We’ve been a little bit all over the shop this week, but let’s try and summarise what we’ve looked at.
We started late having taken Monday off for Easter, with a look at Cloudera on Tuesday, closing out our review of them and their technologies. We then took another break on Wednesday to catchup on everything that’s changed in the technologies we’ve looked at to date, returning on Thursday with the start of our journey into MapR, the final Hadoop distribution we’re going to look at in detail. We’ve started by looking at their open source components, looking at the MapR Ecosystem Pack and Apache Drill
I think we’ve probably covered most of what there is to say on Cloudera in previous posts. At the moment they’re the biggest player in the Hadoop space, with a significant investment from Intel (an order of magnitude greater than any investment Hortonworks or MapR have secured), plus a recently announced IPO. What’s going to be interesting is how they transition from the “Hadoop’s the hot new thing come and get it from us” business model to one focused on specific business challenges and direct competition to more established BI and analytics vendors - you can see the start of that in the way they’ve recently re-organised their product offerings.
I don’t know a huge amount about MapR, so am looking forward to learning more. What I’ve looked at so far looks interesting - a commercial data repository that supports multiple interfaces (file orientated, database and messaging), addresses some of Hadoop’s limitations, and provides Hadoop compatible APIs (specifically HDFS, HBase and Kafka APIs), that’s blended with YARN to provide an Hadoop compatible analytics platform. It’s going to be interesting to dig into the detail and understand how this differentiates itself from vanilla Hadoop.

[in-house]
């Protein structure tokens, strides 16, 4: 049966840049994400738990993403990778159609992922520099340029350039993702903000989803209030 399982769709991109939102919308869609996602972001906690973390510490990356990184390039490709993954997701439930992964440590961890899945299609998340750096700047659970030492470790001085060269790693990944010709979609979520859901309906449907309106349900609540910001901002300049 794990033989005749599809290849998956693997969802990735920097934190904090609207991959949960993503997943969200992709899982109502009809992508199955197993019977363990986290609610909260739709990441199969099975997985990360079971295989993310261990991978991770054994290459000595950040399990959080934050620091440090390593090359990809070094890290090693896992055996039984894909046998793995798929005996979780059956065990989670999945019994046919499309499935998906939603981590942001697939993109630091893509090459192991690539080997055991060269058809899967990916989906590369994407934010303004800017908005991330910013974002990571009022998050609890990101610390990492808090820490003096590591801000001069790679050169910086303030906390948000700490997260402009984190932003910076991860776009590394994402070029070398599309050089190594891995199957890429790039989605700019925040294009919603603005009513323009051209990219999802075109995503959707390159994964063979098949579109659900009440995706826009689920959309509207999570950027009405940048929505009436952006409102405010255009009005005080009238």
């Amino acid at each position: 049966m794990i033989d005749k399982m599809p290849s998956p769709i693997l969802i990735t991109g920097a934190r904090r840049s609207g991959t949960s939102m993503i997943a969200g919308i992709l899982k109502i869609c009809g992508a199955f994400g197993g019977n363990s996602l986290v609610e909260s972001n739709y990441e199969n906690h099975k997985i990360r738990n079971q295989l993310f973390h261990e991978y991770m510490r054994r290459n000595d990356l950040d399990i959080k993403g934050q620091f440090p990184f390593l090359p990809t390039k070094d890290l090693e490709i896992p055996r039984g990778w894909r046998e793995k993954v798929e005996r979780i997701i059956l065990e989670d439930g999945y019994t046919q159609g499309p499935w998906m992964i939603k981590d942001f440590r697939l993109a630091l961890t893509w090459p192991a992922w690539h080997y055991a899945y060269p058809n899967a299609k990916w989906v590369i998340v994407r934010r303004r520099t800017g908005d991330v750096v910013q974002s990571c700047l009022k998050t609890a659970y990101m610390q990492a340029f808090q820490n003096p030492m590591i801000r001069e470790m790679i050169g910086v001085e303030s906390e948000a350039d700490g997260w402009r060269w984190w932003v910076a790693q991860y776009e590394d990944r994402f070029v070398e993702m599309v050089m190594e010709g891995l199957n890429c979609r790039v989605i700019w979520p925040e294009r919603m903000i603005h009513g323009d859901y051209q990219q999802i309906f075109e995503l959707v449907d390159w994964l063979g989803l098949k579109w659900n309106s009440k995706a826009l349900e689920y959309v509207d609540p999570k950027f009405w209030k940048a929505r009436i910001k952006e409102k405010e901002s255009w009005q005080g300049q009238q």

We’ve started off our look at MapR by looking at the MapR Ecosystem Pack - a bundle of open source Apache Hadoop components that are certified to work together and to run on the MapR platform. All your favourite Hadoop technologies are in there (bar Solr), and MapR seem to have given themselves licence to pick and choose from technologies backed by both Cloudera and Hortonworks - an enviable position to be in.
There aren’t many technologies in the MapR Ecosystem Pack we’ve not looked at previously, the main one being Apache Drill. It’s another interactive (low latency high throughput) SQL query engine, with the big differentiator being that it can query and join across data in multiple datastores (including all your favourite filesystems, NoSQL and RDBMS databases) without first having to define a schema. There’s a lot of power here - being able to query data where it is without having to first bring it all together first or do lots of preparation delivers a huge range of benefits. Drill’s facing off against Impala and Hive in the emerging interactive SQL on Hadoop space - there’s much more to dig into here in the future, however if you’re looking to get started there’s an interesting write up of Impala vs Drill from Rittman Mead here.
That’ll do for this week - have a lovely weekend and we’ll see you on the other side.